In pre-industrialised Europe, and prior to European settlement of Australia, the land was considered by many to be largely unexploited and a haven for wildlife. Early Australian colonial paintings of this era depict a balanced co-existence between aboriginal hunter gatherer societies living in harmony with nature. 50,000 years of human habitation in this country prior to European contact is considered to be an ideal before the introduction of feral animals, alien plants and pests. However, this early inhabited period coincided with the extinction of Australia’s megafauna; one view held by anthropologists and paleoentlogists (which is hotly contested) is the blitzkrieg theory that suggests that aboriginal people hunted these large slow-moving animals into extinction.
Furthermore, a book by historian Bill Gammage, author of The Biggest Estate on Earth – How Aborigines made Australia indicates that the land was comprehensively managed by burning bush. Environmentalist’s utopian view of an untouched and pristine landscape in 1788 is therefore not quite accurate. The way that teachers interpret these events is critical to students’ understanding and their ability to weigh up scientific and historical evidence.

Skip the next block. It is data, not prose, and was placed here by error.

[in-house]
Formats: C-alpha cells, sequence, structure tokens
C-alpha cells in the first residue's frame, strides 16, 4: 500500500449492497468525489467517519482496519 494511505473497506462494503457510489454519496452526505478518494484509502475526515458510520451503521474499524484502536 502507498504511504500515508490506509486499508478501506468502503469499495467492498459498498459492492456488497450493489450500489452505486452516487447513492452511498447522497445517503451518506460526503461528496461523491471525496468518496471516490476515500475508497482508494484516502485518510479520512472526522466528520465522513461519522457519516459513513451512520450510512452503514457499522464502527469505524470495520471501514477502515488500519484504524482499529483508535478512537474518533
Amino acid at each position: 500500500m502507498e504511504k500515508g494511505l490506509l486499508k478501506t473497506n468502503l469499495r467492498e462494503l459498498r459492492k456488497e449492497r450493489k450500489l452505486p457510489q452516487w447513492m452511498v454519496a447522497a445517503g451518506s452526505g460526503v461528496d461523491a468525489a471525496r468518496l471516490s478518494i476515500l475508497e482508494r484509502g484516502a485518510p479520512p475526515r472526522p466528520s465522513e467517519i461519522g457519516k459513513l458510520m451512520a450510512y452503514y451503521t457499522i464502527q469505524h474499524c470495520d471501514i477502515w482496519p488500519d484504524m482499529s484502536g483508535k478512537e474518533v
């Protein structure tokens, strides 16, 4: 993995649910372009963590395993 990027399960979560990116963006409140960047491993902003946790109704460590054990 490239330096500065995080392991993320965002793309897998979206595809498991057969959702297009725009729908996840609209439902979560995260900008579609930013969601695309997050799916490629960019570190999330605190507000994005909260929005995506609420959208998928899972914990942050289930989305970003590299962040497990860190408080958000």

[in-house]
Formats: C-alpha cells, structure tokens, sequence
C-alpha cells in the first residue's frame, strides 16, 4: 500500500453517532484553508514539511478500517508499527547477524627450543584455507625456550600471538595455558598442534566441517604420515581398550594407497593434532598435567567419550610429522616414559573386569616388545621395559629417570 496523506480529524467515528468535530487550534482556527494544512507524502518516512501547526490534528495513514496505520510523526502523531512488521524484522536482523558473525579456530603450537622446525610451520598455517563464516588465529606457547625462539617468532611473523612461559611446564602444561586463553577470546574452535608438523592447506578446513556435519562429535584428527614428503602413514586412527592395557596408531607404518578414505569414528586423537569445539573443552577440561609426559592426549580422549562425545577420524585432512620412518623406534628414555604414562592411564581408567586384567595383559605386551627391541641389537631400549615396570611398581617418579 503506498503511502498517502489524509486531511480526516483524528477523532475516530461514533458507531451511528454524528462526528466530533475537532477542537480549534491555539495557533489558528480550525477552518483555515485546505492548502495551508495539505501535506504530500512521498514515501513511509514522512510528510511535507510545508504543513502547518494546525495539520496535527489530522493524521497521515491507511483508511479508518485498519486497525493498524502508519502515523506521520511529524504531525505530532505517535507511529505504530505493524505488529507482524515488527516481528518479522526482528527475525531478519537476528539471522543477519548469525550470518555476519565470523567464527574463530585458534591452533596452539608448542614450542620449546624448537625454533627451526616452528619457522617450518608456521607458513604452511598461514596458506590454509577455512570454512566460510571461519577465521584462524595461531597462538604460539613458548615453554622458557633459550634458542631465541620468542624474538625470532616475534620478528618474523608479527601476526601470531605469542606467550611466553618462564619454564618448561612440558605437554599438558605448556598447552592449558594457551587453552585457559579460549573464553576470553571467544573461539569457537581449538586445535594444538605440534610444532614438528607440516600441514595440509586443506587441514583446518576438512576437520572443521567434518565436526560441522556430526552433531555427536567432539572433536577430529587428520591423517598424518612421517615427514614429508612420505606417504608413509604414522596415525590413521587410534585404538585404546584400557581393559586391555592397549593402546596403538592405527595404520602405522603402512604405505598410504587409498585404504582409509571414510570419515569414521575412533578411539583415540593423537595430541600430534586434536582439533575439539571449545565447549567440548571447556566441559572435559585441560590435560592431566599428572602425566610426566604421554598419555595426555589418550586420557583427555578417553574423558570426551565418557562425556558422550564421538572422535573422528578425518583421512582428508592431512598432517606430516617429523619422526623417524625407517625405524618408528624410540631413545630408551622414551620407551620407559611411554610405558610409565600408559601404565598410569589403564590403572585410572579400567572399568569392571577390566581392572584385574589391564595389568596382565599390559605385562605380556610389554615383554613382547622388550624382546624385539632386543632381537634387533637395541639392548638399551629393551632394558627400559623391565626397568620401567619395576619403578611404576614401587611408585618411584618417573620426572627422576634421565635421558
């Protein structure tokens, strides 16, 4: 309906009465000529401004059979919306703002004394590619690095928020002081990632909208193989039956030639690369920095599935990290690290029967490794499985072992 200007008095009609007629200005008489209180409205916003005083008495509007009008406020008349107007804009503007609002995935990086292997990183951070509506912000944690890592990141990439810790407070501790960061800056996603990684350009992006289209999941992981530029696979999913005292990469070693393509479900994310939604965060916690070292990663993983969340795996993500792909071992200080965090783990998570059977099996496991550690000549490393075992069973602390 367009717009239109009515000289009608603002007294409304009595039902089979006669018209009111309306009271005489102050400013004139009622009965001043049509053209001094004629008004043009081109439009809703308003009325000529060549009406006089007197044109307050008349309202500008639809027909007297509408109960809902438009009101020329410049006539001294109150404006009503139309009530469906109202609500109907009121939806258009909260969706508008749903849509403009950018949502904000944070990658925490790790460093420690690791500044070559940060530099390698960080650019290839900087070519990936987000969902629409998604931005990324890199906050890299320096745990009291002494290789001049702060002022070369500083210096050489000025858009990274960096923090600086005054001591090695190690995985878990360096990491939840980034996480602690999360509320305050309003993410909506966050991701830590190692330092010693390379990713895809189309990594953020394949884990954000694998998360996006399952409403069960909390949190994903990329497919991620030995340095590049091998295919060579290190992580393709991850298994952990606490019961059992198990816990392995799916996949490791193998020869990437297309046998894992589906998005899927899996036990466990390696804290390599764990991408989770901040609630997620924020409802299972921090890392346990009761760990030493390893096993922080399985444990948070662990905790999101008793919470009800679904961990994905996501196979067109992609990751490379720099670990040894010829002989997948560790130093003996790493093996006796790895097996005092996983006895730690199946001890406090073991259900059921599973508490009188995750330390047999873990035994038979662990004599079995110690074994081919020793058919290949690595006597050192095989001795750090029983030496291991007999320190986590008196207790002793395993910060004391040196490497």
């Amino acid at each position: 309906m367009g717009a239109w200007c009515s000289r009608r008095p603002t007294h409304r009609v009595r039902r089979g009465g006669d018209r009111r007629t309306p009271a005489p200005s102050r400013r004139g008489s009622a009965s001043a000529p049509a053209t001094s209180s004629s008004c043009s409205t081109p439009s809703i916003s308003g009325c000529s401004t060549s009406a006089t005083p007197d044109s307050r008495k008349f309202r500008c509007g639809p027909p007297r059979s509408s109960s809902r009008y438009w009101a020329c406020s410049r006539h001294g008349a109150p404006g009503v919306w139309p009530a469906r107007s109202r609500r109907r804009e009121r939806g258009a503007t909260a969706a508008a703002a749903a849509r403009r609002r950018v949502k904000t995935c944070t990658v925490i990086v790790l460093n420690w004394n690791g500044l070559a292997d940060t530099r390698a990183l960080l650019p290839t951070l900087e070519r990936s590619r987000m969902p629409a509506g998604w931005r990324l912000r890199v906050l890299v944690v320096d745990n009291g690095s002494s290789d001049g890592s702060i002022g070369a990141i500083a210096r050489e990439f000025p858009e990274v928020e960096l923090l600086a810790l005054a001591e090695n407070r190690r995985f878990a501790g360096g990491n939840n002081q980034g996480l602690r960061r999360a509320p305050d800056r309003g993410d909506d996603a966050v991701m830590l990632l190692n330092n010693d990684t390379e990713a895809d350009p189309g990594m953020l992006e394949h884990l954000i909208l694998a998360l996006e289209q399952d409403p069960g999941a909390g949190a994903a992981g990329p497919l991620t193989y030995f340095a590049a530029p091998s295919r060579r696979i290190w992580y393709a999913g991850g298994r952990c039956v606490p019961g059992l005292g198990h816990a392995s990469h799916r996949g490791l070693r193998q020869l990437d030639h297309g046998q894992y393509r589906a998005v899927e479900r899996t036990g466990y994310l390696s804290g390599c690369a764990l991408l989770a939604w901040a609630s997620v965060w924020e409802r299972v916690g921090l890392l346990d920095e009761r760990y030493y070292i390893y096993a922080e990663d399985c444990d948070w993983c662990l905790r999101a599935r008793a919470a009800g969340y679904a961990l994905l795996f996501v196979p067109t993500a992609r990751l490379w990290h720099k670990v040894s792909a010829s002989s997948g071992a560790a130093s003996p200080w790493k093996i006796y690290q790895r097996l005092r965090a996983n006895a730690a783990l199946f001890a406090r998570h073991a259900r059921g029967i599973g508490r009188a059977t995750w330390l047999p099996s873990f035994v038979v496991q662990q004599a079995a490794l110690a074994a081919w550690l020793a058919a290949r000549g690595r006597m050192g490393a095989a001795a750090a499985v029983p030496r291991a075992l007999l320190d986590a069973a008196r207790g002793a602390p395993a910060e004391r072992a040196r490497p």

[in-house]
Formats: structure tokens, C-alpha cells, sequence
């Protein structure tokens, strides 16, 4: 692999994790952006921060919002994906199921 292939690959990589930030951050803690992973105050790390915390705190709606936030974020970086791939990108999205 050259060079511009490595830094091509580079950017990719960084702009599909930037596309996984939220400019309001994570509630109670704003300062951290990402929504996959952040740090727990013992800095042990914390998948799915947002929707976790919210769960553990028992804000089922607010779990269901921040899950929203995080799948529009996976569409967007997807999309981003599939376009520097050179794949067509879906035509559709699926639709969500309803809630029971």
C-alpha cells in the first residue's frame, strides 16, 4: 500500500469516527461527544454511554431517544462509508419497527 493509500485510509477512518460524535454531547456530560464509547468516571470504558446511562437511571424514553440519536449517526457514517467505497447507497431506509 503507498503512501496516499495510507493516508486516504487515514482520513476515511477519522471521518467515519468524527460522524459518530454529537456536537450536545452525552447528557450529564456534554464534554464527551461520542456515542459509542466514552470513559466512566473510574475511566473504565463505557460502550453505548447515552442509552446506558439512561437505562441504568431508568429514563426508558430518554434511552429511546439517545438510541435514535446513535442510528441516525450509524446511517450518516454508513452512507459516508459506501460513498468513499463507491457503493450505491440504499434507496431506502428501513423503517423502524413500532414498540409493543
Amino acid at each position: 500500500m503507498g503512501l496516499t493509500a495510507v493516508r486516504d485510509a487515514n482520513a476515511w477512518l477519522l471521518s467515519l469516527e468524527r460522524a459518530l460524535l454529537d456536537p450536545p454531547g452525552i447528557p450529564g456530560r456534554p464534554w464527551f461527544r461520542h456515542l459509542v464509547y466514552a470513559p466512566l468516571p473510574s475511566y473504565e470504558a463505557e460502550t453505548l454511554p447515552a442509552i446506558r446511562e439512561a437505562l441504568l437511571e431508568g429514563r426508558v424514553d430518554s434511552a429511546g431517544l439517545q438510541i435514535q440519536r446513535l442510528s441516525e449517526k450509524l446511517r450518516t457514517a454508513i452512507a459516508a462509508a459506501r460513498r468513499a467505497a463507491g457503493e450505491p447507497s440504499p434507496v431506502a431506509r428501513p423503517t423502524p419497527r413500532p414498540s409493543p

Back to the present day, the worst environmental excesses of the 1970’s such as wholesale land clearance and habitat destruction have been legislated against in Australia by state and federal governments. There are small and dedicated organisations and community groups striving to save threatened native flora and fauna. The proposed fencing of the Freycinet Peninsular in Tasmania to protect endangered Tassie Devils is a case in point and underpins the power of one individual’s initiative coupled with collective fund-raising action. Insurance populations of tumour-free devils are now being bred beyond Tasmania’s shores in case the wild population succumbs entirely to the disease. For example, Princess Mary, a female devil with distinct genetics, has been introduced to a captive breeding program in NSW.
Millions of dollars are spent annually on eradicating plant and insect pests by Biosecurity Australia and this goes some way towards ameliorating the impact of natural and man-made environmental crises. A major project is underway for example on Macquarie Island to eradicate rabbits, mice and rats which were introduced by early seafarers and have bred and thrived in numbers despite the harsh conditions. The aim of the project is to return Macquarie Island to its original pristine state as a world-heritage listed icon renowned for its rich diversity of sub-Antarctic plants and wildlife. Nonetheless, pressures still exist between the co-existence of humans and native wildlife. For example, on world heritage listed Fraser Island a review of the dingo management plan has recently been announced. Strategies being considered to protect visitors include fencing camping areas and the culling or relocation of some of the dingoes.
The glass may be half empty and dwindling in terms of our effectiveness in maintaining a rich biodiversity within Australia as the IUCN Red List of threatened species attests. As teachers and parents we ought to consider sharing with our children the inconvenient truth that our stewardship of the land and our wildlife has, for the most part, been found wanting. But we also need to highlight some of the current concerted measures being made to protect the native flora and fauna that remain.